One of the best things about learning BJJ is that you get the ability to test your best BJJ against your team mates and others in live competitions at 100% of your skill and intensity. Other martial arts don’t give you the opportunity to do this outside of professional competitions due to inherint danger of going 100% on each other. If you are about to enter your first competition and compete for the first time you are probably wondering how long is a bjj match?
Matches are dictated by your belt color and the organisation that you will be competing under. There are 3 main BJJ competitions / organisations that this article will cover:
- Abu Dhabi Combat Club (ADCC)
- Eddie Bravo Invitational (EBI)
- International Brazilian Jiu-Jibu Federation (IBJJF)
Each of these competitions has adopted their own sets of objections and rules, and not all are open to everyday BJJ studiers. But their core the common denominator is the respect and praise for the intense sport of BJJ.
IBJJF time limits (by color, for adults)
The International Brazilian Jiu-Jitsu Federation (IBJJF) is the largest of the 3, spreading across the globe and focusing on the traditional ways of BJJ and following a set of strict rules.
White – 5 minutes
Blue – 6 minutes
Purple – 7 minutes
Brown – 8 minutes
Black – 10 minutes
Abu Dhabi Combat Club competition is a grappling tournament competed by professional fighters; it’s first matches date to 1998.
ADCC time limits (by event)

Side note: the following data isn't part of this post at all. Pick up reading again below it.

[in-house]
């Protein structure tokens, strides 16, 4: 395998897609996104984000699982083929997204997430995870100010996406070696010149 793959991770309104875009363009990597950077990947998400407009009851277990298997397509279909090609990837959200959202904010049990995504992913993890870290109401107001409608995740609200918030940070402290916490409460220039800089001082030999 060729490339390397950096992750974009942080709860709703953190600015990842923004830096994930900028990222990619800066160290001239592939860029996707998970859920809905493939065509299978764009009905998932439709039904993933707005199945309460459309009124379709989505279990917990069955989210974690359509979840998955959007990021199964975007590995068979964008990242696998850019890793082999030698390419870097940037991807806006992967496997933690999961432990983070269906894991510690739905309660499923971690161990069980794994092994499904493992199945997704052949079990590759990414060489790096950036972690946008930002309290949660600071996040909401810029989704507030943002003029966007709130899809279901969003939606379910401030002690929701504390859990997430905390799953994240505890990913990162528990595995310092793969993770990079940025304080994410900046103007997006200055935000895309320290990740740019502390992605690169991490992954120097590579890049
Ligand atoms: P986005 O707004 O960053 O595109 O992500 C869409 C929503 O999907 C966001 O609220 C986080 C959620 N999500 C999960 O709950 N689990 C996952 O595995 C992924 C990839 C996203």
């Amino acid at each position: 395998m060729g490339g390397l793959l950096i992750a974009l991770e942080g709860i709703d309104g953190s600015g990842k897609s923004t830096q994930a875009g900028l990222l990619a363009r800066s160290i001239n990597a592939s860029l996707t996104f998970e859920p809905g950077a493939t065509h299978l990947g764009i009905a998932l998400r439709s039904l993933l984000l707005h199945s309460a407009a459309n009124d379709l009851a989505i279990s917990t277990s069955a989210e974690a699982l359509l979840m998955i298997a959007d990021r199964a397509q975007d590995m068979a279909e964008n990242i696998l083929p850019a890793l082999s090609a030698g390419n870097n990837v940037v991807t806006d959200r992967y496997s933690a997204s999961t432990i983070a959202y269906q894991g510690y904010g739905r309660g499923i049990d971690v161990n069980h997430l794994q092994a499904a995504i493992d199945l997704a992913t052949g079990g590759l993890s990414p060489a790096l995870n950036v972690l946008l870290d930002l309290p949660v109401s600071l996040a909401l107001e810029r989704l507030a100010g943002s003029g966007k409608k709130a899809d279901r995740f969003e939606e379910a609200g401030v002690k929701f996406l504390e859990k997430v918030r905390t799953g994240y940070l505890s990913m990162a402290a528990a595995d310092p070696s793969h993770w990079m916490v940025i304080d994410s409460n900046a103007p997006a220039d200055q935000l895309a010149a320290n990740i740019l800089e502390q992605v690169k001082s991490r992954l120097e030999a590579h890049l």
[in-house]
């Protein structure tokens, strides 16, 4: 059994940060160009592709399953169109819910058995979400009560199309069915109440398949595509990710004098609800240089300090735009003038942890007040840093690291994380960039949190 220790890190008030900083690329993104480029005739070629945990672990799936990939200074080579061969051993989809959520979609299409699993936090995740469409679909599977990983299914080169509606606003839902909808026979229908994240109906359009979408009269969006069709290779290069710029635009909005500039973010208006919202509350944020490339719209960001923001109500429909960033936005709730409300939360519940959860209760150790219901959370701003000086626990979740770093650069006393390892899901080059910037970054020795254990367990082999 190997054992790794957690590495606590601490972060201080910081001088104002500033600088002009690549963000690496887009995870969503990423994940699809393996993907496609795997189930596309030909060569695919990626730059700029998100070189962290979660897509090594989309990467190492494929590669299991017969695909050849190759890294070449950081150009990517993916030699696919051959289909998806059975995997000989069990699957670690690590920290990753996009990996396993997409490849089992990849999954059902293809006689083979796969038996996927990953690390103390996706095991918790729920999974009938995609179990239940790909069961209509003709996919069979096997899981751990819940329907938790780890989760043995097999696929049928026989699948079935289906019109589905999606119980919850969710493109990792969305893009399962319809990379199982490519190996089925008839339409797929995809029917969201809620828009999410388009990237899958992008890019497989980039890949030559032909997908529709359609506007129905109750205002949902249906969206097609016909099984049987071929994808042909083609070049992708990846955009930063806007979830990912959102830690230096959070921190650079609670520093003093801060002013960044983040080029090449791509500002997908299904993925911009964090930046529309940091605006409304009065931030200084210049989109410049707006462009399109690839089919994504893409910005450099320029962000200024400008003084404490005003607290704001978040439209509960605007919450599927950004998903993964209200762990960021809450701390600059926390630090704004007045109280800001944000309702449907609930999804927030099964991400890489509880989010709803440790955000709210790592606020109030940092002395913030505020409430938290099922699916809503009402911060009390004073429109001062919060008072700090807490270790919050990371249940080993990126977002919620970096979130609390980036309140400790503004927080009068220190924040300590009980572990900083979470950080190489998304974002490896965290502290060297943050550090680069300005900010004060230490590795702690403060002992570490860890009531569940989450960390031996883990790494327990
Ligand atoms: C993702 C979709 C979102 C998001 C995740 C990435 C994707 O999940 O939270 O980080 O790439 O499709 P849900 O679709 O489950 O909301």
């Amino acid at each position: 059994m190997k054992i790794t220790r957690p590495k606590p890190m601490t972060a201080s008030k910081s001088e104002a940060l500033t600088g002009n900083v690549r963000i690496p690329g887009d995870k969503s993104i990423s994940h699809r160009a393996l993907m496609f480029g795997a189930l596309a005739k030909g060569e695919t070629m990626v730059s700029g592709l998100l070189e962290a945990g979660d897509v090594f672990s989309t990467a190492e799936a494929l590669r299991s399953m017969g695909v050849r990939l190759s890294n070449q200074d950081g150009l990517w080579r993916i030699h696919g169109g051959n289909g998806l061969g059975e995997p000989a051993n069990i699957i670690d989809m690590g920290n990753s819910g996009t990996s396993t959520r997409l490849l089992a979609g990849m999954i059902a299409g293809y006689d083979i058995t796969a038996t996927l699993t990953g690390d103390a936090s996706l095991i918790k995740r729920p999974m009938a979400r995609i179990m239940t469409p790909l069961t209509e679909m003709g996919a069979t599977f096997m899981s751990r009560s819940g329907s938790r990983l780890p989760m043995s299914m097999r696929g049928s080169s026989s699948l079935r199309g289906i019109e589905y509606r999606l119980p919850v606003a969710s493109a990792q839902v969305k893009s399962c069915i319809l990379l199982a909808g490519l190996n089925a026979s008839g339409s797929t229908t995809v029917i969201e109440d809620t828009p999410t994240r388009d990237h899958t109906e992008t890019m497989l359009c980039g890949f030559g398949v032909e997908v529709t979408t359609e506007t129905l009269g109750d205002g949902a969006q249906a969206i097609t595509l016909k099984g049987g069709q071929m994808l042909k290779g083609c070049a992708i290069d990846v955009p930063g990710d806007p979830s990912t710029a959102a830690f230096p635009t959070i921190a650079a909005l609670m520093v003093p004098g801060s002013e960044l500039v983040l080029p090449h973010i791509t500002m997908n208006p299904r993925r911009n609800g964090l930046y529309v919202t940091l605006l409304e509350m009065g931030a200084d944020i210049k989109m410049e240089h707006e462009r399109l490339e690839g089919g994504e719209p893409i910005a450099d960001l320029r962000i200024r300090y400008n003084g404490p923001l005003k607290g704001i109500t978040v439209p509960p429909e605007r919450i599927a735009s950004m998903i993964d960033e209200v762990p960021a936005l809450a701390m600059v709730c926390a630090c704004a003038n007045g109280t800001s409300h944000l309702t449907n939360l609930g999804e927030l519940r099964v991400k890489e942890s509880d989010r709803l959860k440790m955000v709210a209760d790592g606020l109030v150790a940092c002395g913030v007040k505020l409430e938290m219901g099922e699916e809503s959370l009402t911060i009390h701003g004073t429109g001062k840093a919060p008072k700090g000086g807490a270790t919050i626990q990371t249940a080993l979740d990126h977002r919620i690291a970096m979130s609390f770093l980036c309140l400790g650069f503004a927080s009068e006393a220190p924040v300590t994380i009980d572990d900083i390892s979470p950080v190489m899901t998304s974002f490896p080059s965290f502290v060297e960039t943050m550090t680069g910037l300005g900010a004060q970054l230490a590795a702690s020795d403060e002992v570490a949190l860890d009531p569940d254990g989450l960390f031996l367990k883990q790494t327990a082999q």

Abu Dhabi Combat Club (ADCC) is a grappling tournament competed by professional grapplers dating back to 1998. Most regard this as the “Olympics” for grappling.
Nationals– 6 minutes, final round 8 minutes
Trials– 6 minutes, final round 8 minutes
World Champions– 10 minutes, final round 20 minutes
EBI time limits
Lastly the Eddie Bravor Invitational (EBI) stands firmly on its own from the others, because it doesn’t use the points when awarding a win.
Matches are 10 minutes, but there is potentinal for it to go into overtime if one of the players does not submit. When a match goes into overtime each competitor starts in a vulnerable position (eg: defending an attacker on the back) until someone is submited.
The world of Brazilian JiuJitsu competitions is vast and highly respected, its rules and goals should be diligently followed and understood. Wherever a student of BJJ is at in their journey, whether a white or black belt, knowing the rules, standards, and expectations of these large competitions can bring you more knowledge and perspective to improve your skills.
For more information on each of these competitions, please see the following links: